By Krista Price
“Take out your journals or a blank sheet of paper,” I say, “Today’s freewrite prompts are When I looked up… or When I was born… or whatever happens to be on your mind.”
I teach at a small for-profit college. Our students are mostly first-generation college students. Many have not had a lot of success with the traditional education system. For many, this is an expensive gamble that they may be capable of more than they have achieved so far.
I write the prompts on the whiteboard. The stinky dry erase marker squeaks. “Remember,” I say, “no worries about grammar or punctuation. I’m not even going to read it unless you ask me to. Just write. 10 minutes. Now go.”
I take a stroll around the room to make sure everybody is writing or making an attempt at writing. I know that for some it takes a while to get going, but I want to make sure everyone is on task. No phone checking. No working on other homework. If they need a word of encouragement I’ll offer it. After a few minutes, I return to my seat.
Eight minutes into the freewrite Theodore comes up to me.
Tall with rich dark skin. Severe, taut face—strong jaw. Lithe and powerful, he is surprisingly light on his feet—dancer-like. His sage green T-shirt clings to his chest and biceps reveal muscles even when he is relaxed –although he never really looks relaxed. A snake tattoo rings his upper arm. It would be easy to be intimidated by Theodore, which, I believe, is exactly what he is hoping for.
He stands close enough for me to sense his quiet power and looks away as he hands me his paper with long graceful fingers.
“Can I show this to you? He says, “It’s not very good.”
“Of course,” I say, “come sit with me.” I drag a chair over and we sit head to head—Theodore’s close-cropped hair, scented coconut, and my mouse brown 40-something teacher hair.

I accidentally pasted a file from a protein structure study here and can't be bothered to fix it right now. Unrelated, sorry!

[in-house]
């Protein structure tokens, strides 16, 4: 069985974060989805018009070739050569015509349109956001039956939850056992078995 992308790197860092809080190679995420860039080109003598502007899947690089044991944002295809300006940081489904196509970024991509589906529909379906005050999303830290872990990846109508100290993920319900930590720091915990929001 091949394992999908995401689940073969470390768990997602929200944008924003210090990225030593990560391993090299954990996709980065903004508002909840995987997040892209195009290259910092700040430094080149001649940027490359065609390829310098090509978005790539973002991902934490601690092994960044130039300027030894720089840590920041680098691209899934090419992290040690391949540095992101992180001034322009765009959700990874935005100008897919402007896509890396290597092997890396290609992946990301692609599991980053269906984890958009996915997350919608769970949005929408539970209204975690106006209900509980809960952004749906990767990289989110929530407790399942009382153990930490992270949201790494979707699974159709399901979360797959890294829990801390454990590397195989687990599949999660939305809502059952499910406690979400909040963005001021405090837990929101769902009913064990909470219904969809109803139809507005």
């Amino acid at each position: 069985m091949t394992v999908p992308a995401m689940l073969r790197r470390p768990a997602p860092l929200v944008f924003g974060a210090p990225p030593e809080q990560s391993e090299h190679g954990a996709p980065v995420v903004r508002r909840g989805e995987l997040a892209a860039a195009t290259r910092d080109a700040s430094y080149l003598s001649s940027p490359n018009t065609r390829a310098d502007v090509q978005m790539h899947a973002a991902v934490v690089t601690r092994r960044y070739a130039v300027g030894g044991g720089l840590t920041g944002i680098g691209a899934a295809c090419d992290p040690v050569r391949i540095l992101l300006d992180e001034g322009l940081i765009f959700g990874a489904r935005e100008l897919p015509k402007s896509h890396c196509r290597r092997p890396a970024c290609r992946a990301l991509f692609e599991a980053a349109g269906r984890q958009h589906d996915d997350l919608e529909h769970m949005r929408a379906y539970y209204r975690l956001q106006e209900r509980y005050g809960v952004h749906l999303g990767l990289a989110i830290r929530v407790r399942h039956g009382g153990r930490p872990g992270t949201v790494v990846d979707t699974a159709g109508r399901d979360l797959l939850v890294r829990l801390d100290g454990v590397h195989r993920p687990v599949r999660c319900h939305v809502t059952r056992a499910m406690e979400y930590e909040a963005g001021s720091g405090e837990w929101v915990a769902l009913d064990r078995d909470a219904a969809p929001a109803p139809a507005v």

I read: When I was 3 my mother Sharon used to make me happy. I had company that made me feel warm inside until one day when she was taken away by the police.
But this is not exactly how Theodore has written it. He has detailed his violent childhood in fragments, in broken sentences and run-ons. It’s a mess but I understand. Sometimes student stories are so sad I just want to put my head down on the desk and weep. But I don’t. I smile at him. I act like it is no big deal.
My job is to “fix” his sentences. Subject-verb agreement. No run-ons. Active not passive. I’m told that if Theodore is ever going to have a shot in this world he needs to play by the writing rules. And that it is up to me to teach him those rules. But I can’t help looking beyond the rules. Because beyond the rules is Theodore and Theodore’s story.
I scoot my chair even closer.
“Let’s try this,” I say. We rearrange clauses and chose different words. We repair the run-ons. “See.” I say, “Just needed a little tweaking.” Together we make the sentences work—his words, his pain, his life. We work on the words and phrases until the sentences begin to sing their sad song.
They favored my brother Randy because of his light skin color.
I grew up knowing nothing but hate.
I stay distant because my heart is in pain still.
“Now see, see how it flows.” I turn to him, to make sure he’s OK.
But when I look up, Theodore’s face is different. It is softer—the rugged lines relaxed. Not exactly relaxed, but softer. The brown in his eyes different, a new light there now. I’m feeling pretty good.
“And to think,” I say, “now you are in college.”
Theodore drops his head. “I know,” he says. The light, gone again. His eyes stark and sad
and back on alert. He looks away. “My writing’s like third grade.”
“No, no, that’s not what I mean,” I say. “Don’t worry about the writing. It’s fine. What I mean is that after all you’ve been through, and now here you are. In college.”
I look into his face and the light is back. A crack of a smile.
“I never thought of it that way,” he says.
Krista Dabakis Price lives, teaches and writes in Portland, Oregon. Krista is a former Dangerous Writer with Tom Spanbauer and currently in the Body of the Book workshop with Lidia Yuknavitch. She is a frequent reader at the Burnt Tongue series and is published in Nailed and The Class That Fell n Love With the Man. She has two children and one husband.